If you still haven't resolved the matter after speaking with your claim representative and their manager, you may be eligible for a Claims Assessment Review (CAR). A CAR can resolve responsibility assessment disputes only, for claims that do not involve injury.
File a dispute with the Civil Resolution Tribunal
As of April 1, 2019, the Civil Resolution Tribunal (CRT) is available to resolve disputes between customers and their auto insurer, including ICBC. The CRT is independent of ICBC and can resolve disputes about:  
  • minor injury determinations
  • accident benefit entitlements
  • who is responsible (at fault) in a crash (for claims up to $5,000)
  • settlement offers (for claims up to $50,000).

The CRT process can be completed online, by mail, or over the phone. It doesn't require legal representation, and can lead to faster resolution than going through the court system. CRT decisions are binding.
CRT Solution Explorer
Start with the CRT's Solution Explorer, which provides free legal information and tools that can help you resolve the dispute. It helps to diagnose your dispute and prepare you for applying for dispute resolution with the CRT.
Dispute your claim in court
Some disputes can also be filed in small claims court or B.C. Supreme Court. Please note, cases in court could take several years to resolve and the court has the final say. If a judge makes a ruling that changes a decision, we will adjust ours to match the ruling.
Concerned about our service?
If you have concerns about the service you received — for example, you feel your ICBC representative didn't handle your claim appropriately — you can raise your concern through various channels, including our Customer Relations department and the Fairness Commissioner.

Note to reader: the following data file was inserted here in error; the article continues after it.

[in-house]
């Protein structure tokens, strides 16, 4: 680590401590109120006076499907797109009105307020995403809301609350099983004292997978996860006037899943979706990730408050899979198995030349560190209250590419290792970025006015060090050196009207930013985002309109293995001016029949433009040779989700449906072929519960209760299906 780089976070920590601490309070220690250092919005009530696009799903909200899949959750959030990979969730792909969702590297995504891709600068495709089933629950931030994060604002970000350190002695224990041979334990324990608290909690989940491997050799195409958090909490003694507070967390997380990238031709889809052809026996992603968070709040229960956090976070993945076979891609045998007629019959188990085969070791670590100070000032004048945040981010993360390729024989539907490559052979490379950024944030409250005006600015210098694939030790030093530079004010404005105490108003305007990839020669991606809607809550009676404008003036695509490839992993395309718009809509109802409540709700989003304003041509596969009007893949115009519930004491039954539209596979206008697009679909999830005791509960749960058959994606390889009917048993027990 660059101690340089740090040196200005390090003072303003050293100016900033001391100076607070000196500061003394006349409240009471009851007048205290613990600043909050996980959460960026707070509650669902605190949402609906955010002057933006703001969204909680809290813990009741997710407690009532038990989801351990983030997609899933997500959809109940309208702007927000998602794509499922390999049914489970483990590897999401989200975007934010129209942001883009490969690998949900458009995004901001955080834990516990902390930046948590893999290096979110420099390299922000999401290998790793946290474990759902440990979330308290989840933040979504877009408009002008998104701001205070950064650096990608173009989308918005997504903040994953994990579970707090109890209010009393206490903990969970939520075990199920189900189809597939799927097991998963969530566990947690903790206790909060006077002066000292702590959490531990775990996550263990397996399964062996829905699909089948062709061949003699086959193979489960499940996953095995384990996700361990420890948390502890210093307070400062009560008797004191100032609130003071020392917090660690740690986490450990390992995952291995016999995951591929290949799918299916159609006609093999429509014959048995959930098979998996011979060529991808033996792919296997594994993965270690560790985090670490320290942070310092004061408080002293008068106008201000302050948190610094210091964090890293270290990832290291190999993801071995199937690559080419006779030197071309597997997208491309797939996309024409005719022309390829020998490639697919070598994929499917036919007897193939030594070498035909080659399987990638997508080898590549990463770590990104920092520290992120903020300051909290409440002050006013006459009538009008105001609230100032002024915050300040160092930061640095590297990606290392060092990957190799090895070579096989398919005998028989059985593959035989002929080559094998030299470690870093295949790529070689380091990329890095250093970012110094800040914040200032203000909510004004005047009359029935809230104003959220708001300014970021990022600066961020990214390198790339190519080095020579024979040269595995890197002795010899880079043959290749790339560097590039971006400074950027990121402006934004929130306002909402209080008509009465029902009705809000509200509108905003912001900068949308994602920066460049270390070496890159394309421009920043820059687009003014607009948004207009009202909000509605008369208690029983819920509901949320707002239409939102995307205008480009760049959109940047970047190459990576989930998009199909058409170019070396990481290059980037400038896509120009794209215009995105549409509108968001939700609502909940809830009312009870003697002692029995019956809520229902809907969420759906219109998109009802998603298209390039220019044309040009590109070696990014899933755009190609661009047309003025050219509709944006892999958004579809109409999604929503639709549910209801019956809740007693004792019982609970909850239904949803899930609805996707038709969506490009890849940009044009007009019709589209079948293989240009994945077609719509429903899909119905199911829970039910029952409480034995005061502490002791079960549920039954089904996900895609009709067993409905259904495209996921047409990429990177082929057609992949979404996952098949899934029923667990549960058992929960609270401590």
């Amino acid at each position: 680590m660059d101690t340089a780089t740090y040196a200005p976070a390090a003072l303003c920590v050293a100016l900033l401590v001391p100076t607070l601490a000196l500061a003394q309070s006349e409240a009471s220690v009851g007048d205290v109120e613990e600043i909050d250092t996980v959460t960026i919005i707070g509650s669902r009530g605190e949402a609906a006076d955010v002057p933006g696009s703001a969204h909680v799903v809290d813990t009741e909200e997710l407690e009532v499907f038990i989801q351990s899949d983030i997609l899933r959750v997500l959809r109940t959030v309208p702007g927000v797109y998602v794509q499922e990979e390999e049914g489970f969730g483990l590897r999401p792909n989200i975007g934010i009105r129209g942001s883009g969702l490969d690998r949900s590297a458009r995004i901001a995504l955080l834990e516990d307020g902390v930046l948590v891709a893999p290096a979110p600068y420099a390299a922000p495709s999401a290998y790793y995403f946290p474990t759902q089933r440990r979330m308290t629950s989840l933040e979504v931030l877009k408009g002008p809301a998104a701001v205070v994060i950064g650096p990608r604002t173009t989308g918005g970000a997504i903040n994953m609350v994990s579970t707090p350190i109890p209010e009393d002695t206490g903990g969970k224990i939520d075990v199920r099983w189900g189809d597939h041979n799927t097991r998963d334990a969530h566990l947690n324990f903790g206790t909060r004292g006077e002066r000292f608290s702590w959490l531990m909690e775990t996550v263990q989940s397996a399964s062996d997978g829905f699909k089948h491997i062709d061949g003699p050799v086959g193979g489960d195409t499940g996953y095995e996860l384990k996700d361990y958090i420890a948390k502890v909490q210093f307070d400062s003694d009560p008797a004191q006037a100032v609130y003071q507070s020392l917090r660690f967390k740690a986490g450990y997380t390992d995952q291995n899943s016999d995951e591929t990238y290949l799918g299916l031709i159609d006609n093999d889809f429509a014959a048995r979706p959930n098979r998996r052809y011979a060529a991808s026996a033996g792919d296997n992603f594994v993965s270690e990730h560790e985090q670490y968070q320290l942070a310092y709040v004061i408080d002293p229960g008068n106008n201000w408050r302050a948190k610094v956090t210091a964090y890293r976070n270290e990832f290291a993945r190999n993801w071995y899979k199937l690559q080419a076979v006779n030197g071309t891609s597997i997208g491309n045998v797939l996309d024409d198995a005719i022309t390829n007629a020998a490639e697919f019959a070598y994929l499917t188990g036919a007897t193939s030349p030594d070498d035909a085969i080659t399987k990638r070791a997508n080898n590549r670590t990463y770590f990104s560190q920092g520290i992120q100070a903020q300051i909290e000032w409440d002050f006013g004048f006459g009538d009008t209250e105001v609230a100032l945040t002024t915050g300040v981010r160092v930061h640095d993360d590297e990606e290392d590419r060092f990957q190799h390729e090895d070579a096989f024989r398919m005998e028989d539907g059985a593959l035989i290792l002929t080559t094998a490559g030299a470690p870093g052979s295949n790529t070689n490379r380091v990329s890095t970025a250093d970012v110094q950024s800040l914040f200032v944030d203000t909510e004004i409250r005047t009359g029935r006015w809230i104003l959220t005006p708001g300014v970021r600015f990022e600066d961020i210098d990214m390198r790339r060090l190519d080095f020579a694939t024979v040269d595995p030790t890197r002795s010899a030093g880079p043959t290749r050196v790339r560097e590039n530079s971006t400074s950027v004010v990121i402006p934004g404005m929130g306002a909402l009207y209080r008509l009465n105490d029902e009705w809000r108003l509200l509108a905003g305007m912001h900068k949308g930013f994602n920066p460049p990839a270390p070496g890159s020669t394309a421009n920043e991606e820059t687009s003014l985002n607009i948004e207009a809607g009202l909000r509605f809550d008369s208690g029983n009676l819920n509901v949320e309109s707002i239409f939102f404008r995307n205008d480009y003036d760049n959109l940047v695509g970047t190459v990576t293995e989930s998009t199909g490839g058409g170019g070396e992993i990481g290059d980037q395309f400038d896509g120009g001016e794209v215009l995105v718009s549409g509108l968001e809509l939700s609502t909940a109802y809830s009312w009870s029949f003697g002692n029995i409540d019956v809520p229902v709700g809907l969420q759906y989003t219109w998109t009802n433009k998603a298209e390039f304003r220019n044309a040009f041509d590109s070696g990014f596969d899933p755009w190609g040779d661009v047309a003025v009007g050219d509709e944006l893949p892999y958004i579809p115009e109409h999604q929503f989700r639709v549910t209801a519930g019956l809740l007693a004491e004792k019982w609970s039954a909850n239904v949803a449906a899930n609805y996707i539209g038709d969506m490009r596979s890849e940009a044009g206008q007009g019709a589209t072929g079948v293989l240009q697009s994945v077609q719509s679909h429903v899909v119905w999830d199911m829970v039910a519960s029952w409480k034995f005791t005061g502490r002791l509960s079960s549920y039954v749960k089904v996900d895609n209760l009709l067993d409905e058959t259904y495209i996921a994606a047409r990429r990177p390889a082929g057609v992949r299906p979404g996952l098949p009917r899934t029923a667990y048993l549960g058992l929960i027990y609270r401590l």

Find out how to raise your concernswith us.


 楼主| 发表于 5/21/2019 14:22:35 | 显示全部楼层
​Minor injury determination disputes
If your injury falls within the minor injury definition found in regulations, this only affects your compensation for pain and suffering — not your access to benefits and treatments. If you want to dispute a minor injury determination, here's how to proceed.
About the minor injury determination
B.C's minor injury definition includes injuries such as sprains, cuts, and minor whiplash — read the full definition of a minor injury.
A medical professional – not ICBC – will diagnose your injury, and ICBC will use this diagnosis to assess whether it is minor or not, based on the minor injury definition found in regulations. The determination of an injury as minor only affects your compensation for pain and suffering, not the medical treatments and benefits you need to recover.
Talk to your ICBC claim representative
Start by talking with your claim representative. It's important that both of you understand all the factors involved. It's also your opportunity to point out any details that may have been overlooked or ask questions about how the minor injury determination was made.